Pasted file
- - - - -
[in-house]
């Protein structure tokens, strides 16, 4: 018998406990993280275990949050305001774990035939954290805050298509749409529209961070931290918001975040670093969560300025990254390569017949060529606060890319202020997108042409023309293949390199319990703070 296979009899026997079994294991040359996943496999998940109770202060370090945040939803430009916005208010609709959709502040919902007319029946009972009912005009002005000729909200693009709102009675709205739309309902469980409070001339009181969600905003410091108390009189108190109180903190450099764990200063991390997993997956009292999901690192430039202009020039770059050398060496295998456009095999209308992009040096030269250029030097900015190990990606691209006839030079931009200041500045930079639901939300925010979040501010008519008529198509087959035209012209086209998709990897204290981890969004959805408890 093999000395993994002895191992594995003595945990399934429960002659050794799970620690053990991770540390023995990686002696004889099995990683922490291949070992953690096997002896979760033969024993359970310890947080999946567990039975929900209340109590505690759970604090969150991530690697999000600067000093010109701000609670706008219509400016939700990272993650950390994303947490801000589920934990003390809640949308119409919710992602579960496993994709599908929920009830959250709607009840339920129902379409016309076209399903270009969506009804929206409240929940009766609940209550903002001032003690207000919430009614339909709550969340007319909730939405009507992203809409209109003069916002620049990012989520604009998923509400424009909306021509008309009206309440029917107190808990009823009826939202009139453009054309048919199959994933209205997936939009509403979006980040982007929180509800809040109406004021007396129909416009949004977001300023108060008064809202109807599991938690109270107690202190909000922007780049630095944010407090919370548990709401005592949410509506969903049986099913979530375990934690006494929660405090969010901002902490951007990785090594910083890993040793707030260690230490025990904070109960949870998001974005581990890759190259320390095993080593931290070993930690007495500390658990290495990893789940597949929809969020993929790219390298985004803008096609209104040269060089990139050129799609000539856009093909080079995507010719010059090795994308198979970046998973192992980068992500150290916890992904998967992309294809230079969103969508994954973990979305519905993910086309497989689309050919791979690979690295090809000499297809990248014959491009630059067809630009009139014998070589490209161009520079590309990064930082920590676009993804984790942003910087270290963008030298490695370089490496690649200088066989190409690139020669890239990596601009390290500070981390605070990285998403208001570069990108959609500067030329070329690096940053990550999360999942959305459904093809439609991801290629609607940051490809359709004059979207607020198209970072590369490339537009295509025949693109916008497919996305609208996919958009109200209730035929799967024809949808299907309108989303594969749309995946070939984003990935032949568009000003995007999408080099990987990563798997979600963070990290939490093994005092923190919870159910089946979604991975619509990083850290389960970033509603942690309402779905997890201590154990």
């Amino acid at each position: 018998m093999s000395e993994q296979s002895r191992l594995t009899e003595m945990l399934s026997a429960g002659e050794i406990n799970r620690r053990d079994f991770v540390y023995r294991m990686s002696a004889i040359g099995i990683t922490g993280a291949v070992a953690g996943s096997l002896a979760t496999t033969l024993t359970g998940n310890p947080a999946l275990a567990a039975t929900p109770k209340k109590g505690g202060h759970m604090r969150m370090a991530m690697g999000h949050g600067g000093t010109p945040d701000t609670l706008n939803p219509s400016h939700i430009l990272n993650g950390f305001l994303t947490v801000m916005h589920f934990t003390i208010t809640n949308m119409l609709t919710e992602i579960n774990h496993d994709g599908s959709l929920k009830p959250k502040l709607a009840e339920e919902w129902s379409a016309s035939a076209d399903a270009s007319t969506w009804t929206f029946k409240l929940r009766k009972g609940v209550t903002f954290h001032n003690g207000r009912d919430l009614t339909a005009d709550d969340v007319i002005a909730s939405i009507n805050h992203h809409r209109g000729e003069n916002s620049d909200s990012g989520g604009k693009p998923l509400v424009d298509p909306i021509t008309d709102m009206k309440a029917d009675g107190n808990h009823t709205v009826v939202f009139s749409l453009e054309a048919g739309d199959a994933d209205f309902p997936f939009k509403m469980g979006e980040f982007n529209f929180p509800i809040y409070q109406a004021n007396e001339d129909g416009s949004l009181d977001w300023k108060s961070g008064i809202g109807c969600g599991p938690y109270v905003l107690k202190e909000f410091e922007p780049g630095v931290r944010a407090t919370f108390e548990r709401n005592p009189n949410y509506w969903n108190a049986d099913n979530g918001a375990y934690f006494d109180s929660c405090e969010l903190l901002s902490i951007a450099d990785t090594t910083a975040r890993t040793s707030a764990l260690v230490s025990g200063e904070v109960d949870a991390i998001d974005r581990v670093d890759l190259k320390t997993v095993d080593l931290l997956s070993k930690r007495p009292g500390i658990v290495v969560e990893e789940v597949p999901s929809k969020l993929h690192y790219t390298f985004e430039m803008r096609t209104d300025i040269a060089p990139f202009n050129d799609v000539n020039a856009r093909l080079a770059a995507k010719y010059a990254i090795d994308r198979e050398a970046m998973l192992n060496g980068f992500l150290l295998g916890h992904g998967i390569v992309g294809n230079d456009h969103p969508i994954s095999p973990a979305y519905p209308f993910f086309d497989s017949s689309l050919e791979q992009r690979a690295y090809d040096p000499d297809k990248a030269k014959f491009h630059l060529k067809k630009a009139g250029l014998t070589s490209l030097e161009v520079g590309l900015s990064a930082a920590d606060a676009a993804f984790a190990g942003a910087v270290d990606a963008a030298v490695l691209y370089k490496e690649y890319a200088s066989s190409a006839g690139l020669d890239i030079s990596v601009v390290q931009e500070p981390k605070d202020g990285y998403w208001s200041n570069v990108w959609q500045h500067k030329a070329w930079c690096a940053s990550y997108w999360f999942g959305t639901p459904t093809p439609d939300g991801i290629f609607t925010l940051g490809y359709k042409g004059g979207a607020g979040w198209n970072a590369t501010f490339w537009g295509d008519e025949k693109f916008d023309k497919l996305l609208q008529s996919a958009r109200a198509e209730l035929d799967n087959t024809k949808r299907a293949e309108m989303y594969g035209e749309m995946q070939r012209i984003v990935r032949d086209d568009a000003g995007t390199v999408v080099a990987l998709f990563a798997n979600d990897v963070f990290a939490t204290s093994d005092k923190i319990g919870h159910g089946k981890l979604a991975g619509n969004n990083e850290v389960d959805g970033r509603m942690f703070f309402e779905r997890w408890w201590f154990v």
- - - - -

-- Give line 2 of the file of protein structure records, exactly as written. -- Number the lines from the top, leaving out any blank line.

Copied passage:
């Protein structure tokens, strides 16, 4: 018998406990993280275990949050305001774990035939954290805050298509749409529209961070931290918001975040670093969560300025990254390569017949060529606060890319202020997108042409023309293949390199319990703070 296979009899026997079994294991040359996943496999998940109770202060370090945040939803430009916005208010609709959709502040919902007319029946009972009912005009002005000729909200693009709102009675709205739309309902469980409070001339009181969600905003410091108390009189108190109180903190450099764990200063991390997993997956009292999901690192430039202009020039770059050398060496295998456009095999209308992009040096030269250029030097900015190990990606691209006839030079931009200041500045930079639901939300925010979040501010008519008529198509087959035209012209086209998709990897204290981890969004959805408890 093999000395993994002895191992594995003595945990399934429960002659050794799970620690053990991770540390023995990686002696004889099995990683922490291949070992953690096997002896979760033969024993359970310890947080999946567990039975929900209340109590505690759970604090969150991530690697999000600067000093010109701000609670706008219509400016939700990272993650950390994303947490801000589920934990003390809640949308119409919710992602579960496993994709599908929920009830959250709607009840339920129902379409016309076209399903270009969506009804929206409240929940009766609940209550903002001032003690207000919430009614339909709550969340007319909730939405009507992203809409209109003069916002620049990012989520604009998923509400424009909306021509008309009206309440029917107190808990009823009826939202009139453009054309048919199959994933209205997936939009509403979006980040982007929180509800809040109406004021007396129909416009949004977001300023108060008064809202109807599991938690109270107690202190909000922007780049630095944010407090919370548990709401005592949410509506969903049986099913979530375990934690006494929660405090969010901002902490951007990785090594910083890993040793707030260690230490025990904070109960949870998001974005581990890759190259320390095993080593931290070993930690007495500390658990290495990893789940597949929809969020993929790219390298985004803008096609209104040269060089990139050129799609000539856009093909080079995507010719010059090795994308198979970046998973192992980068992500150290916890992904998967992309294809230079969103969508994954973990979305519905993910086309497989689309050919791979690979690295090809000499297809990248014959491009630059067809630009009139014998070589490209161009520079590309990064930082920590676009993804984790942003910087270290963008030298490695370089490496690649200088066989190409690139020669890239990596601009390290500070981390605070990285998403208001570069990108959609500067030329070329690096940053990550999360999942959305459904093809439609991801290629609607940051490809359709004059979207607020198209970072590369490339537009295509025949693109916008497919996305609208996919958009109200209730035929799967024809949808299907309108989303594969749309995946070939984003990935032949568009000003995007999408080099990987990563798997979600963070990290939490093994005092923190919870159910089946979604991975619509990083850290389960970033509603942690309402779905997890201590154990």